From ‘monumental’ to unimpressed, Christians react to latest ‘gay gene’ research

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NEW YORK — A new study that found there’s no single gene linked to homosexual behavior has been making headlines that are met with praise by some Christian leaders and shrugs by others.

Absent was anyone who said it changed their position. 

“So much for the idea that people are ‘born gay,’” wrote Peter Sprigg, senior fellow for policy studies at the Family Research Council. He noted that some scientists were concerned about conducting the research because of how it might be interpreted by the public.

“It is ironic that those on the Left routinely accuse conservatives of being ‘anti-science’ — yet in this case, it is they who fear the results of a serious scientific inquiry,” he wrote.

Analyzing the genes of nearly 500,000 individuals and published in late August, it’s the first large-scale study of how genetic makeup affects a person’s sexuality. A team from the University of Queensland, Australia coordinated the research from across the U.S, U.K, Sweden, Denmark, the Netherlands and Australia.

Albert Mohler, president of The Southern Baptist Theological Seminary, said on an episode of his podcast that Christians should pay attention to how secular voices talked about the findings. Orientation was being substituted for what the research actually studied: behavior. That’s evidence of people trying to use nature as the ultimate explanation for everything, he said. Yet nature “cries out” about the complementarity of male and female through its mandate of reproduction.

“Watch this headline story as it continues to unfold in the cultural conversation, because what you're going to see and what you're going to hear is moral confusion driven by a moral urgency,” Mohler said.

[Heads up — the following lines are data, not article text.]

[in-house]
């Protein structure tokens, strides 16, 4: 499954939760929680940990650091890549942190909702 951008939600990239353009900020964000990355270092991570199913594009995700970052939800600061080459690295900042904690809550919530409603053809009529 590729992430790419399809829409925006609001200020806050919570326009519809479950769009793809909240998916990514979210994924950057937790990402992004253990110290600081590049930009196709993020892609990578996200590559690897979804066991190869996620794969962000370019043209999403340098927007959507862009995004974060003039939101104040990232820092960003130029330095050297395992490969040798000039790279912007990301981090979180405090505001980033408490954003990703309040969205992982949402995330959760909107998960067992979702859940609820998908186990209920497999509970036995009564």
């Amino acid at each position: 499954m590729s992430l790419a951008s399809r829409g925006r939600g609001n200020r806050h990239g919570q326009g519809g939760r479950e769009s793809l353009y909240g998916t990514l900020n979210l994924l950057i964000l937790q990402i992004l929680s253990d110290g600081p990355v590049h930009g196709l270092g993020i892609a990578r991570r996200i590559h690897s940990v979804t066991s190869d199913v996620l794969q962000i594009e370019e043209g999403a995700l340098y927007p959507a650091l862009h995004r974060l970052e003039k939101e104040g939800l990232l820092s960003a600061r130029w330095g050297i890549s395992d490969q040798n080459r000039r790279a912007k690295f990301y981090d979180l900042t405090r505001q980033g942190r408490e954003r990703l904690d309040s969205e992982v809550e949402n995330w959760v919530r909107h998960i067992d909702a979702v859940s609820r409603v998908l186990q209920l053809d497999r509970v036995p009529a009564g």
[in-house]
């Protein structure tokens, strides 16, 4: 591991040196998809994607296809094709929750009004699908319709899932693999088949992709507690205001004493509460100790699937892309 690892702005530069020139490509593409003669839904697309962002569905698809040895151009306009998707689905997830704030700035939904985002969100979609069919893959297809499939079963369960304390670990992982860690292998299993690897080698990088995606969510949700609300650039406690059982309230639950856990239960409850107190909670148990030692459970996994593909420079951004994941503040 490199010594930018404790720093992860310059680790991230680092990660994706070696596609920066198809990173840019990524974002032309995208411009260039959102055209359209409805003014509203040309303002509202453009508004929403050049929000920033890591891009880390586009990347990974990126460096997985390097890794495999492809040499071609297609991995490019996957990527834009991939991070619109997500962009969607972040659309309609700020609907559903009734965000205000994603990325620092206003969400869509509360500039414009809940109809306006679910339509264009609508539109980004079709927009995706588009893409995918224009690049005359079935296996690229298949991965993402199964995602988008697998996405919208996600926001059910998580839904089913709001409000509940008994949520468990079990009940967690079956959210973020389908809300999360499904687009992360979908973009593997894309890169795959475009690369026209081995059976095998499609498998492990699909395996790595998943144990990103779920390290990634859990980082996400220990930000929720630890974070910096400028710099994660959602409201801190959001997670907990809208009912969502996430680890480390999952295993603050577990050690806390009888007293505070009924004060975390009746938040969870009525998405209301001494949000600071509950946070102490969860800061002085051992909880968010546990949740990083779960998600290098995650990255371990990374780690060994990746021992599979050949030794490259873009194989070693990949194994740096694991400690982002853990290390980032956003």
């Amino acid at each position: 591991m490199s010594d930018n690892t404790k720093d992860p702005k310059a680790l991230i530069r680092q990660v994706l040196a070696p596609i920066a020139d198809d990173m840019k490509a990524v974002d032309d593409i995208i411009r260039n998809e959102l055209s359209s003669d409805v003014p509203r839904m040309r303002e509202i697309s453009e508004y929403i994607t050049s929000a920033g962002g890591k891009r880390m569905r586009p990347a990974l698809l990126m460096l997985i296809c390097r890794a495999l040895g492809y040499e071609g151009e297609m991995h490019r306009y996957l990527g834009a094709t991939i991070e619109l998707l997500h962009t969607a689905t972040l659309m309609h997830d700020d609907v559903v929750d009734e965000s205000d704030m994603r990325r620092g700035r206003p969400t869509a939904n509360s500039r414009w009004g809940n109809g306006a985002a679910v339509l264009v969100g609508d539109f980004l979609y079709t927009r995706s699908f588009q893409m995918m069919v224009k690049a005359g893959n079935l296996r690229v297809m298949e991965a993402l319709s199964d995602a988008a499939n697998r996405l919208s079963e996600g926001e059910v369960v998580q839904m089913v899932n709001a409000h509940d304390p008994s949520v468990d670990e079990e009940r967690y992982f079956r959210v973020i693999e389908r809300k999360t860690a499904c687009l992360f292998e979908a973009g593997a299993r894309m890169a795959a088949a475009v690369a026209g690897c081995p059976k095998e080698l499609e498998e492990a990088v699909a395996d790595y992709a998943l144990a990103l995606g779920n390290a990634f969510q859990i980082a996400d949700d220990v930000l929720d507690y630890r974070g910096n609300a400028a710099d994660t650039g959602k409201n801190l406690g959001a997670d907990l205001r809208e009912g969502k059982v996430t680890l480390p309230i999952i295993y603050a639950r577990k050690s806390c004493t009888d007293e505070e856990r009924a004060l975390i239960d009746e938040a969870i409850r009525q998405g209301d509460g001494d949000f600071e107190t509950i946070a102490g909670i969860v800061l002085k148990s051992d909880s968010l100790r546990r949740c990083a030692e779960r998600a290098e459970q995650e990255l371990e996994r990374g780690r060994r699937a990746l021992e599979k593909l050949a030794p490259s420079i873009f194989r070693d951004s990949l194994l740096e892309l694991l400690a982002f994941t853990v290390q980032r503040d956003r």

Paul Cameron, founder of the Family Research Institute, said the study confirmed what he has been saying for 40 years.

“This is a monumental study in debunking what is a main pillar of the gay rights movement. That is, ‘We’re born this way. We can’t help ourselves. Accept us because God made us this way.’ Well it’s not that way,” he said.

Cameron pointed to the birth rate in the U.S., which has declined from an average 3.65 children per woman in 1960 to an average 1.8 in 2016, as a result of more children having homosexual experiences that lead to adult homosexuality. That will continue “unless we do something about it, and fairly quickly,” he said.

Some Christians with a traditional view of sexuality were less moved. On Twitter, some focused on how their opponents on the issue would spin the research. Many of those opponents expressed the same concern, which echoed that of the scientists who questioned doing the study in the first place.

Others simply found the findings unremarkable. John Stonestreet, radio host and fellow at the Colson Center for Christian Worldview, wrote in the Christian Post that he was unimpressed. LGBT advocates have moved on from arguing genetic causality, he said.

“After all, they’ve been far more effective capturing the cultural imagination, including much of the scientific community, without needing the science to back it up,” Stonestreet said.

News of the research didn’t receive much fanfare from left-leaning denominations, most of whom didn’t issue public statements or add links to their websites’ news sections. Some conservatives suggested that the findings didn’t support pro-LGBT political agendas. Voices from the left tended to reaffirm their positions.

Father James Martin, Jesuit priest and author of "Building a Bridge," about LGBT Catholics, cited a quote by one of the study’s lead researchers, Benjamin Neale of MIT. “It's written into our genes and is part of our environment,”  Neale said. “This is part of our species and part of who we are.”

“That seems to sum up the report accurately,” Martin said. “In the end, it doesn't seem to change much: most researchers believed that some people are genetically predisposed to homosexuality, and this confirms genetic makeup as one of the causes, along with many others.”

He added that religious groups still need to listen carefully and compassionately to the lived experiences of LGBTQ people.

For Marianne Duddy-Burke, executive director of DignityUSA, a Catholic group that advocates for LGBTQ people, the study only reflected the complex realities of sexual orientation that she has long understood. After all, she said, it’s irrelevant “given the fact that we are all beloved children of a loving creator.”

She dismissed the notion that genetic predisposition was a pillar of the movement for LGBTQ rights. She said she thinks people shut down when they consider that a combination of factors explain sexual orientation. 

She doubted whether genetic evidence of any sort was important to advancing the desire for equal treatment of LGBTQ people. “That it is about knowing us, knowing who we are in our full humanity,” she said. “That is what changes hearts and minds more dramatically than any piece of scientific evidence.”